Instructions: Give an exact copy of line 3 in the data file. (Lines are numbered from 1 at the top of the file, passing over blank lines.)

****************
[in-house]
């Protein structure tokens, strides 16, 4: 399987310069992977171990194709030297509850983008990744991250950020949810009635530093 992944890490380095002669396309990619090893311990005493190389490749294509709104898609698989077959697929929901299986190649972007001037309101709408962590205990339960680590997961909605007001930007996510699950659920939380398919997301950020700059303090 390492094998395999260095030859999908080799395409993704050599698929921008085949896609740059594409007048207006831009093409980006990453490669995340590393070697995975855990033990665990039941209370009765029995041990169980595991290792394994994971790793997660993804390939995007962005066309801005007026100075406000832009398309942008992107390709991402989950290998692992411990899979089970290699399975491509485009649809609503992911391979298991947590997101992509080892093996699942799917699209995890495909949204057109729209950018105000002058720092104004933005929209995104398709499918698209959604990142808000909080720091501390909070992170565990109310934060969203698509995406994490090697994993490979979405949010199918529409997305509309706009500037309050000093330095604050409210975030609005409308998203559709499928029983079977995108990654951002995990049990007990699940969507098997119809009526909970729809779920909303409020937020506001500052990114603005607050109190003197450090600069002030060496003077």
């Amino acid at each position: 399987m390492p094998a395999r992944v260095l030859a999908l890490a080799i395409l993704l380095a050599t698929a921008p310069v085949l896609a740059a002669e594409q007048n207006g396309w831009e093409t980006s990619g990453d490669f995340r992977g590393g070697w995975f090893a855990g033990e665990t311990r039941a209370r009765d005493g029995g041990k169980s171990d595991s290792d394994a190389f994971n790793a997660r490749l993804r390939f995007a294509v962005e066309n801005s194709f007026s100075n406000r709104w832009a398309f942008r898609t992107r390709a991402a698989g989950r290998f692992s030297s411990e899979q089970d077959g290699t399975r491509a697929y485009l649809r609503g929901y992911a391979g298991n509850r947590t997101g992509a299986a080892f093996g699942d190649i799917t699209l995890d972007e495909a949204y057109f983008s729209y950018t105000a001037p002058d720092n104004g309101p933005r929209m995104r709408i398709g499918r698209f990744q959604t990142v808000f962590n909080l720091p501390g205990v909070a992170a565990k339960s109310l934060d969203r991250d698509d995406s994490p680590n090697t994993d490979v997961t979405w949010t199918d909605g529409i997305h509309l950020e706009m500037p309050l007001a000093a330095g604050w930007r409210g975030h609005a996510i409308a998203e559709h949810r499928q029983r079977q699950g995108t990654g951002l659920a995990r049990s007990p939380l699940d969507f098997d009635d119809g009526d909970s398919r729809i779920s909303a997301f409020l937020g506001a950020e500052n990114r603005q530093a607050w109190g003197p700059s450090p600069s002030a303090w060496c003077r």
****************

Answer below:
């Amino acid at each position: 399987m390492p094998a395999r992944v260095l030859a999908l890490a080799i395409l993704l380095a050599t698929a921008p310069v085949l896609a740059a002669e594409q007048n207006g396309w831009e093409t980006s990619g990453d490669f995340r992977g590393g070697w995975f090893a855990g033990e665990t311990r039941a209370r009765d005493g029995g041990k169980s171990d595991s290792d394994a190389f994971n790793a997660r490749l993804r390939f995007a294509v962005e066309n801005s194709f007026s100075n406000r709104w832009a398309f942008r898609t992107r390709a991402a698989g989950r290998f692992s030297s411990e899979q089970d077959g290699t399975r491509a697929y485009l649809r609503g929901y992911a391979g298991n509850r947590t997101g992509a299986a080892f093996g699942d190649i799917t699209l995890d972007e495909a949204y057109f983008s729209y950018t105000a001037p002058d720092n104004g309101p933005r929209m995104r709408i398709g499918r698209f990744q959604t990142v808000f962590n909080l720091p501390g205990v909070a992170a565990k339960s109310l934060d969203r991250d698509d995406s994490p680590n090697t994993d490979v997961t979405w949010t199918d909605g529409i997305h509309l950020e706009m500037p309050l007001a000093a330095g604050w930007r409210g975030h609005a996510i409308a998203e559709h949810r499928q029983r079977q699950g995108t990654g951002l659920a995990r049990s007990p939380l699940d969507f098997d009635d119809g009526d909970s398919r729809i779920s909303a997301f409020l937020g506001a950020e500052n990114r603005q530093a607050w109190g003197p700059s450090p600069s002030a303090w060496c003077r």